I think it’s important to remember that this call to action comes from some who’s committed to reading and to books in some very real world situations. Sarah Houghton — the librarian in the video — is the Assistant Director for the two public libraries in San Rafael, California, and she’s also been writing a blog for eight years called the “Librarian in Black”. Over time, she’s gotten familiar with how a library’s mission can benefit from the arrival of new technologies. She works with state and national library advocacy organizations, and she’s on the ebooks task force for the American Library Association’s Office for Information Technology Policy. Libary Journal even named her as a “mover and shaker’ (in their 2009 “trendspotter” category).

If you want to read a complete transcript of Sarah’s video, click here. There’s a little bit of profanity towards the end when she really lays into Overdrive. “You thought, ‘Well, we can tell them what’s going to happen, and they’re going to get mad. Or we can not tell them what’s going to happen, and we can bank on the fact that most of them aren’t going to notice, and the ones who do are probably not going to say very much or be very loud.’

“Well guess what? I’m getting ******* loud!”

To get Amazon’s response, I tried contacting their Kindle-Feedback address, where I received the following response.


Hello,

Thanks for writing about Amazon’s overdrive library lending program.

And I’m very sorry for any inconvenience in this regard. We take these issues very seriously.

I’ve forwarded your message to the appropriate department. Customer feedback like yours helps us continue to improve the service we provide, and we’re glad you took time to write to us.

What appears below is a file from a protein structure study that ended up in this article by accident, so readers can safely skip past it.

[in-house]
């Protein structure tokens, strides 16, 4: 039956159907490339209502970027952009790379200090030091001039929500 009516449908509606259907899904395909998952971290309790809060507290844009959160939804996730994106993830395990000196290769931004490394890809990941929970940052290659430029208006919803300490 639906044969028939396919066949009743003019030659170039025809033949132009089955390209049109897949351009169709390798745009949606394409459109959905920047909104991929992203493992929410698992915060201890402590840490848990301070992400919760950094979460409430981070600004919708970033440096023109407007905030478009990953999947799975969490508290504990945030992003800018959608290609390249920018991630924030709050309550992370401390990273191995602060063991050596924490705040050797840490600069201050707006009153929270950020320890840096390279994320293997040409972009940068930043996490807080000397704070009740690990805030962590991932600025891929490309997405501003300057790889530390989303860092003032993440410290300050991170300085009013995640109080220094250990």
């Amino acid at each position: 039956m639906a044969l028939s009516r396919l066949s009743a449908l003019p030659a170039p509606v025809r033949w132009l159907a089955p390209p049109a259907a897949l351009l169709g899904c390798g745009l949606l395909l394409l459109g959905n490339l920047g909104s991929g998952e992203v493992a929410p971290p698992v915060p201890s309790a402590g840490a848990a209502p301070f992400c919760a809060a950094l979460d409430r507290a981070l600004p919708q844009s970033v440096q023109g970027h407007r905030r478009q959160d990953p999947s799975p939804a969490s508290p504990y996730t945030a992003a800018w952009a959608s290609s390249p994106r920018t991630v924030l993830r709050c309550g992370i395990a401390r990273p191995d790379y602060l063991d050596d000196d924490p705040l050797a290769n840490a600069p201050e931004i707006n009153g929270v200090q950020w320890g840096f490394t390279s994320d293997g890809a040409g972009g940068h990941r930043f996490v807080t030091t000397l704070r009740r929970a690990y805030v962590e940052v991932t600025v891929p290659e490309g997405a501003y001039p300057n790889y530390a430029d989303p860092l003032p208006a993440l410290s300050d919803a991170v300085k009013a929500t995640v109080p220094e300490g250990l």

We look forward to seeing you again.

Thank you for your recent inquiry. Did I solve your problem?

If yes, please click here…

sarahinred - librarian Sarah Houghton
Image of Sarah Houhgton by Peter Martin Jorgensen

The 10 Biggest Surprises about Amazon’s New Kindles

New Amazon Kindle Touch web browser surprise

There’s been some unexpected discoveries in the details about Amazon’s four newest Kindles. I’ve tried to identify the 10 biggest surprises in the list below — starting with five bad surprises, and then five good.

1. There’s No 3G Web Browsing
“Browsing available only in Wi-Fi mode,” reads the incriminating words on the 3G version of the Kindle Touch. Reportedly over the weekend some Amazon customer service reps incorrectly told customers they could still use Amazon’s 3G network access for web browsing on the upcoming Kindle Touch. “We apologize for the confusion,” reads an official response Sunday night from “The Amazon Kindle team” in an online discussion forum at Amazon.com. “Our new Kindle Touch 3G enables you to connect to the Kindle Store, download books and periodicals, and access Wikipedia – all over 3G or Wi-Fi.” But… “Experimental web browsing (outside of Wikipedia) on Kindle Touch 3G is only available over Wi-Fi.”

2. Power Adapters Not Included
A USB cable is always included with any Kindle that you buy, so presumably you can always charge them just by plugging them into a USB port. But for both the new $79 Kindle and the Kindle Touch, Amazon’s not including a power adapter. (They’re sold separately, for $9.99).